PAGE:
PHH Arval has announced the results of its annual industrywide survey of public- and private-sector fleet managers on the subject of the environment. The survey was designed to gauge fleet managers’ insights into environmental issues, how fleets are implementing solutions that would reduce their greenhouse gas emissions and more. For the second year in a row, the survey was distributed via the Web and included responses from a wide variety of fleet managers.
Following are highlights from some of the key findings:
• Almost half of all fleets (49 percent) are measuring emissions. In 2008, the first year we asked the question, slightly more than a quarter of all fleets (28 percent) were measuring their emissions. There have been significant gains in this area in the past two years;
• Despite the economic climate, there is continued interest in environmental issues. In all, 75 percent of respondents reported they had been asked about the environmental impact of their fleets in the last year; this compares to 74 percent in 2009 and has remained largely flat since 2007, the first year of the survey. Also, 68 percent of respondents said they have an environmental goal for their fleets, up slightly from last year. In addition, the economic climate accelerated progress for some respondents and slowed it for others; 28 percent said the economy accelerated their programs (compared to 21 percent last year), and 20 percent said it slowed their plans (compared to 9 percent last year);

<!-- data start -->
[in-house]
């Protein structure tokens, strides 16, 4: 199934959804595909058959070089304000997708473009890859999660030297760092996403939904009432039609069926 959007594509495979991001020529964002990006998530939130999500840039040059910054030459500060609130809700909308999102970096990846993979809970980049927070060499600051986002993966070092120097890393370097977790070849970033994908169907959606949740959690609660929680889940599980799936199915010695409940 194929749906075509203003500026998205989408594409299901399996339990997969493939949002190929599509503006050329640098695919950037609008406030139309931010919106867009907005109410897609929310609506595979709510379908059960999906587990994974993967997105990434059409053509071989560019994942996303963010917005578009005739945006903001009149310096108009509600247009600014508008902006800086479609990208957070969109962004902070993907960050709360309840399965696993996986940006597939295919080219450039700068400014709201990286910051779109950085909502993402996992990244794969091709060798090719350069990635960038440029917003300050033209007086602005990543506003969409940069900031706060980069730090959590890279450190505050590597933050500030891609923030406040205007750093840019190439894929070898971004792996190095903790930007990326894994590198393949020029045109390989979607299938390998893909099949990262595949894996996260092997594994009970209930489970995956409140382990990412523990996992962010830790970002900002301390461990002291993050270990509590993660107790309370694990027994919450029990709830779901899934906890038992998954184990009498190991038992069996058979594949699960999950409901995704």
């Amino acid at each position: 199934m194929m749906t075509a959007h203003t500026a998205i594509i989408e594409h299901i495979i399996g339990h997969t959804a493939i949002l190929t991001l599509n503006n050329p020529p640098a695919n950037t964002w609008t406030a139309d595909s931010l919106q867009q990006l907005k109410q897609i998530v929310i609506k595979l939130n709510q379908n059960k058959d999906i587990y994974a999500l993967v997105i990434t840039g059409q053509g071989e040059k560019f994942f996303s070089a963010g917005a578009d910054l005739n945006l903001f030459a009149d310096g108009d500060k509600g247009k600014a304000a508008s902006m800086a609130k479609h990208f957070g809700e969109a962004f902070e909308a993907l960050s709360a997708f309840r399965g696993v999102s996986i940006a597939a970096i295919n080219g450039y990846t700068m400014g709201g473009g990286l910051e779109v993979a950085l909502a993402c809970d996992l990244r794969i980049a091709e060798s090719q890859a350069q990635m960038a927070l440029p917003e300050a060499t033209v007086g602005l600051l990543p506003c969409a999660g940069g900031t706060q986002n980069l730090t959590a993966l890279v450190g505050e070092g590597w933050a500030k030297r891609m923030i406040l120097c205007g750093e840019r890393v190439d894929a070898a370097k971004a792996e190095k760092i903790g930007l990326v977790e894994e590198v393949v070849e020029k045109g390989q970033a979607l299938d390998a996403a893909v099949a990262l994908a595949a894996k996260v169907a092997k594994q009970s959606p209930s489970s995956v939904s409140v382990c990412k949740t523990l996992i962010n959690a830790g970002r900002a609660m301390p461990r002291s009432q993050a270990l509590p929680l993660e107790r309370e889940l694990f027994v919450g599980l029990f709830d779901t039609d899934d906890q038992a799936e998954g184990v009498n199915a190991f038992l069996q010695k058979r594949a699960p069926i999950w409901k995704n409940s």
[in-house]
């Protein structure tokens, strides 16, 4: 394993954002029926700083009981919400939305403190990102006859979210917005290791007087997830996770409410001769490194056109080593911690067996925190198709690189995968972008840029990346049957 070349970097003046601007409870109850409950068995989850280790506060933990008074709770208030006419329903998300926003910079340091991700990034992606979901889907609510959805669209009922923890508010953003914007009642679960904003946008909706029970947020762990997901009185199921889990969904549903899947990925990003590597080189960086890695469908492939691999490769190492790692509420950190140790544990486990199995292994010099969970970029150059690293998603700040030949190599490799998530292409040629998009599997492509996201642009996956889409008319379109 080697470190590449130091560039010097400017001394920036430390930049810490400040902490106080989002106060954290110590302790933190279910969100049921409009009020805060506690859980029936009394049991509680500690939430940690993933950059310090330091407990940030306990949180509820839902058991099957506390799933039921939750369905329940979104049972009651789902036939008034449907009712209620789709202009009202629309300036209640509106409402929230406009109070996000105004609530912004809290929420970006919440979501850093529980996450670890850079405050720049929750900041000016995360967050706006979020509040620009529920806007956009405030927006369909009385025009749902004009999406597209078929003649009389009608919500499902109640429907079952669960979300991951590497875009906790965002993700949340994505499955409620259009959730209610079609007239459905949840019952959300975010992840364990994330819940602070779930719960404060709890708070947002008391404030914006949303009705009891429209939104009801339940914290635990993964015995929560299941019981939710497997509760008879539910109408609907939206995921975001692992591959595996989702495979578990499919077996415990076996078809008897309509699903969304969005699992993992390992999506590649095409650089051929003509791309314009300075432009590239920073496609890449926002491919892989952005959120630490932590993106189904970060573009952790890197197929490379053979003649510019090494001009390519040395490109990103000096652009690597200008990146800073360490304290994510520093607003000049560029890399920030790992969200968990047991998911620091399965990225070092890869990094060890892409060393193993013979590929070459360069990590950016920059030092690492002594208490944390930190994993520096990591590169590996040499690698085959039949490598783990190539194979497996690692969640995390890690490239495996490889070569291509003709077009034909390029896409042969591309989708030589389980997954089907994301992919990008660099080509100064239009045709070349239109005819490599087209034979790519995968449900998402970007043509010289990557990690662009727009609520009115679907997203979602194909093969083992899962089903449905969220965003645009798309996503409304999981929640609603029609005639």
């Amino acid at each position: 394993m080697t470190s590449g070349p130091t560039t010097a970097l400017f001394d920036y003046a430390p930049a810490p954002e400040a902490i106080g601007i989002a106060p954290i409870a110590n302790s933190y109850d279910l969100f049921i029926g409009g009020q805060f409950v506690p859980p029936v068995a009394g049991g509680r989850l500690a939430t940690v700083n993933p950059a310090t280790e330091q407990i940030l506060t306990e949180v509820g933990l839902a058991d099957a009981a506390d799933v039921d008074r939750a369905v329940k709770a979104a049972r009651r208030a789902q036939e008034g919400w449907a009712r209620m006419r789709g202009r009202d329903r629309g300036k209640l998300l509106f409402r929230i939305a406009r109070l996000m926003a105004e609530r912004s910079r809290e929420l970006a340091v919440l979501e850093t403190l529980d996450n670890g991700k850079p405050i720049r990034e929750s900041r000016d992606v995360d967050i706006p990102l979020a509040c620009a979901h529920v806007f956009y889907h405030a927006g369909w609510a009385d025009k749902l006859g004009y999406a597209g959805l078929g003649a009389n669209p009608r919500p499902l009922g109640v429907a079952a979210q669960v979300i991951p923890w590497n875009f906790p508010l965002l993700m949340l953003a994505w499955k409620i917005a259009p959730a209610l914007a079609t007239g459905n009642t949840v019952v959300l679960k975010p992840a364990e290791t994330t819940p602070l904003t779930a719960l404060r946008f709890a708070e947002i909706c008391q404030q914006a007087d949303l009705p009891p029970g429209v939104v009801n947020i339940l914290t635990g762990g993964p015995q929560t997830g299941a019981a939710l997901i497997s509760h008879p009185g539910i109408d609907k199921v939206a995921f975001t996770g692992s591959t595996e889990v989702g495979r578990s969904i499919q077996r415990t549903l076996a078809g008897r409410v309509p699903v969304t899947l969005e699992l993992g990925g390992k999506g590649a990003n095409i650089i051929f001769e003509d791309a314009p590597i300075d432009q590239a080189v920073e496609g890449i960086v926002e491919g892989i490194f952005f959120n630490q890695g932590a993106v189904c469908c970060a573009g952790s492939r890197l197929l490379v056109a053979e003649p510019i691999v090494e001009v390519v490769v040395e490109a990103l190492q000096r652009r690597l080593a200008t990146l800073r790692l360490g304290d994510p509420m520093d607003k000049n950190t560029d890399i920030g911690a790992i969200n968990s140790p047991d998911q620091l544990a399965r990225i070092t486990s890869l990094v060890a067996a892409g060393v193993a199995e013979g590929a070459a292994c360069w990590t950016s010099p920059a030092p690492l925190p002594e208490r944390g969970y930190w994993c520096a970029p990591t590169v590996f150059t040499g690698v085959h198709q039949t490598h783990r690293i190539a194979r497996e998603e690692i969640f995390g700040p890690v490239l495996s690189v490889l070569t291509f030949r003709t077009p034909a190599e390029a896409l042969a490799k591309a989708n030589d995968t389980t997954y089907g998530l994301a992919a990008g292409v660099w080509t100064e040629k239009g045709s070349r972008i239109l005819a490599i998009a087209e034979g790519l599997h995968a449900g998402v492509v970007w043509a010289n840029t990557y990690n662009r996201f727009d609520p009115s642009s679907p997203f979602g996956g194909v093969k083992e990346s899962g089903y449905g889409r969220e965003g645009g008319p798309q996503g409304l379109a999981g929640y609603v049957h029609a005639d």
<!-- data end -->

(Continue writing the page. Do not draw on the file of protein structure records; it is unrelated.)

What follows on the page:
• Cost continues to be a concern. Although the number of people that identify cost as a barrier to greening their fleets has fallen slightly each year, it continues to be significant at 42 percent (down from 46 percent in 2008). Also, 29 percent of respondents have been finding cost savings as they reduce emissions, up slightly up from last year (25 percent);
• Fleets focusing on driver behavior as a key way to reduce emissions. In all, 74 percent of fleet managers are reaching out to drivers to enlist their help with fleet environmental goals; and
• Fleets are cautious in adopting new or emerging alternative fuels. Respondents were asked about their current use and potential near-term use for a variety of fuel types, including electric, diesel and compressed natural gas. Conventional gasoline hybrids had the most acceptance, with every other technology trailing significantly.
For more details about these and other findings, go to www.phharval.com/greensurveyresults.